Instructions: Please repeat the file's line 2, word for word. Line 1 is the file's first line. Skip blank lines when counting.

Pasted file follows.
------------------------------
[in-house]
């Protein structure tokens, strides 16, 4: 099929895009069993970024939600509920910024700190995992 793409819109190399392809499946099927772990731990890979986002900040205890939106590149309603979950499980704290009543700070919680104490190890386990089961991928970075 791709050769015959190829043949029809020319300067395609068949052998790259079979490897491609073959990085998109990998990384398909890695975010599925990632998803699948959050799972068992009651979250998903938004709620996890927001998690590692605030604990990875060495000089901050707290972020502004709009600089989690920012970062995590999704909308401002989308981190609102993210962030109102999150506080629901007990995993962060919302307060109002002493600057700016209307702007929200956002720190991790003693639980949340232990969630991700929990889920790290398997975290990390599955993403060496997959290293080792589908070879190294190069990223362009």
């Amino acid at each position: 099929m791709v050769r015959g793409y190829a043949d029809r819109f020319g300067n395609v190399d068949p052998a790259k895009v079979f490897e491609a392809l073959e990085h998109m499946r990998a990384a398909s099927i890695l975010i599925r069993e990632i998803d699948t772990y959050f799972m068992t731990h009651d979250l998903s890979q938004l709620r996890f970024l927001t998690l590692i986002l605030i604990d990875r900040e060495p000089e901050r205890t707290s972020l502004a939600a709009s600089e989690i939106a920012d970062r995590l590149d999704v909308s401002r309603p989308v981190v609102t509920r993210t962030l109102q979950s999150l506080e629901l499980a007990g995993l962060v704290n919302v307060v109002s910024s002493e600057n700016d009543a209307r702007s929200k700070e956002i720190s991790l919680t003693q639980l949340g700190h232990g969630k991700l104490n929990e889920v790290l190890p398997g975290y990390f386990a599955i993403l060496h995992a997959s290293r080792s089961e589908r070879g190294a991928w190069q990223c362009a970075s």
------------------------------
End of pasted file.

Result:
């Protein structure tokens, strides 16, 4: 099929895009069993970024939600509920910024700190995992 793409819109190399392809499946099927772990731990890979986002900040205890939106590149309603979950499980704290009543700070919680104490190890386990089961991928970075 791709050769015959190829043949029809020319300067395609068949052998790259079979490897491609073959990085998109990998990384398909890695975010599925990632998803699948959050799972068992009651979250998903938004709620996890927001998690590692605030604990990875060495000089901050707290972020502004709009600089989690920012970062995590999704909308401002989308981190609102993210962030109102999150506080629901007990995993962060919302307060109002002493600057700016209307702007929200956002720190991790003693639980949340232990969630991700929990889920790290398997975290990390599955993403060496997959290293080792589908070879190294190069990223362009």